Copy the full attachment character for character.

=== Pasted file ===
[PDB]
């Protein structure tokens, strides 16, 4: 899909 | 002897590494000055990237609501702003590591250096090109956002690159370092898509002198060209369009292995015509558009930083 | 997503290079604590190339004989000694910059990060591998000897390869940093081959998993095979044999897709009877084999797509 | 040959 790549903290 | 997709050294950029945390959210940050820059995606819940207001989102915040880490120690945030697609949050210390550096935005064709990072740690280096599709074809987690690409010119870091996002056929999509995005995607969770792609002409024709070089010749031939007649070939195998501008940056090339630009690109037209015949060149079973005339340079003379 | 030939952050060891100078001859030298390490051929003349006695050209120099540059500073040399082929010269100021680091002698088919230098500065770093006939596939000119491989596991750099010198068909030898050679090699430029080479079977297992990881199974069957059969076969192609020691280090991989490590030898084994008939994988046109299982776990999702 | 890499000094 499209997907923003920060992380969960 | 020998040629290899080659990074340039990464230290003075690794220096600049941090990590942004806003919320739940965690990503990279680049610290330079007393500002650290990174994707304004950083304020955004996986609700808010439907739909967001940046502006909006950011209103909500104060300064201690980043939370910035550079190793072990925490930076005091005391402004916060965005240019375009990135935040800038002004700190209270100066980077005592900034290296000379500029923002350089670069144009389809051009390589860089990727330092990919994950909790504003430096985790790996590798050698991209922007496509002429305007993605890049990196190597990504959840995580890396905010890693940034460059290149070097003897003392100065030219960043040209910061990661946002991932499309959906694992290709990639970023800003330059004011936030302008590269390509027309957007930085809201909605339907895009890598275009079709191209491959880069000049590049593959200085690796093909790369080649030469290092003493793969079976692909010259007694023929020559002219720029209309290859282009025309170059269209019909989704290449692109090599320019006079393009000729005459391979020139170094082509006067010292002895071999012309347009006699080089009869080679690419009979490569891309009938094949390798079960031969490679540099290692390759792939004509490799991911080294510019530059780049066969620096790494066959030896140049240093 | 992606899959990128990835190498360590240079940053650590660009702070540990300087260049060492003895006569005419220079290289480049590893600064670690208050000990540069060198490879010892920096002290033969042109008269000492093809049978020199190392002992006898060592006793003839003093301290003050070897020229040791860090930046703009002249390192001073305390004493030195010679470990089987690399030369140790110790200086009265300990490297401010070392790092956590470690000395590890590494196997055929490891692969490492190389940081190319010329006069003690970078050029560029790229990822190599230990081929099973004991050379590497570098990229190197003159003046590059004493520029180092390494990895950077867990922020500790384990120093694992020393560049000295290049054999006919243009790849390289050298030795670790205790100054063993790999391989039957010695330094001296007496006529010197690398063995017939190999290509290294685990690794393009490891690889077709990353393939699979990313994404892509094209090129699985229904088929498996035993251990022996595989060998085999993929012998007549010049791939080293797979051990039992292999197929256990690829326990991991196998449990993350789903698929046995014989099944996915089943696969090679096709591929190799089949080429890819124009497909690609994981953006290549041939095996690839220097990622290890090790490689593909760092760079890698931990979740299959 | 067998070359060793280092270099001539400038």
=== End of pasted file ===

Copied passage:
[PDB]
């Protein structure tokens, strides 16, 4: 899909 | 002897590494000055990237609501702003590591250096090109956002690159370092898509002198060209369009292995015509558009930083 | 997503290079604590190339004989000694910059990060591998000897390869940093081959998993095979044999897709009877084999797509 | 040959 790549903290 | 997709050294950029945390959210940050820059995606819940207001989102915040880490120690945030697609949050210390550096935005064709990072740690280096599709074809987690690409010119870091996002056929999509995005995607969770792609002409024709070089010749031939007649070939195998501008940056090339630009690109037209015949060149079973005339340079003379 | 030939952050060891100078001859030298390490051929003349006695050209120099540059500073040399082929010269100021680091002698088919230098500065770093006939596939000119491989596991750099010198068909030898050679090699430029080479079977297992990881199974069957059969076969192609020691280090991989490590030898084994008939994988046109299982776990999702 | 890499000094 499209997907923003920060992380969960 | 020998040629290899080659990074340039990464230290003075690794220096600049941090990590942004806003919320739940965690990503990279680049610290330079007393500002650290990174994707304004950083304020955004996986609700808010439907739909967001940046502006909006950011209103909500104060300064201690980043939370910035550079190793072990925490930076005091005391402004916060965005240019375009990135935040800038002004700190209270100066980077005592900034290296000379500029923002350089670069144009389809051009390589860089990727330092990919994950909790504003430096985790790996590798050698991209922007496509002429305007993605890049990196190597990504959840995580890396905010890693940034460059290149070097003897003392100065030219960043040209910061990661946002991932499309959906694992290709990639970023800003330059004011936030302008590269390509027309957007930085809201909605339907895009890598275009079709191209491959880069000049590049593959200085690796093909790369080649030469290092003493793969079976692909010259007694023929020559002219720029209309290859282009025309170059269209019909989704290449692109090599320019006079393009000729005459391979020139170094082509006067010292002895071999012309347009006699080089009869080679690419009979490569891309009938094949390798079960031969490679540099290692390759792939004509490799991911080294510019530059780049066969620096790494066959030896140049240093 | 992606899959990128990835190498360590240079940053650590660009702070540990300087260049060492003895006569005419220079290289480049590893600064670690208050000990540069060198490879010892920096002290033969042109008269000492093809049978020199190392002992006898060592006793003839003093301290003050070897020229040791860090930046703009002249390192001073305390004493030195010679470990089987690399030369140790110790200086009265300990490297401010070392790092956590470690000395590890590494196997055929490891692969490492190389940081190319010329006069003690970078050029560029790229990822190599230990081929099973004991050379590497570098990229190197003159003046590059004493520029180092390494990895950077867990922020500790384990120093694992020393560049000295290049054999006919243009790849390289050298030795670790205790100054063993790999391989039957010695330094001296007496006529010197690398063995017939190999290509290294685990690794393009490891690889077709990353393939699979990313994404892509094209090129699985229904088929498996035993251990022996595989060998085999993929012998007549010049791939080293797979051990039992292999197929256990690829326990991991196998449990993350789903698929046995014989099944996915089943696969090679096709591929190799089949080429890819124009497909690609994981953006290549041939095996690839220097990622290890090790490689593909760092760079890698931990979740299959 | 067998070359060793280092270099001539400038």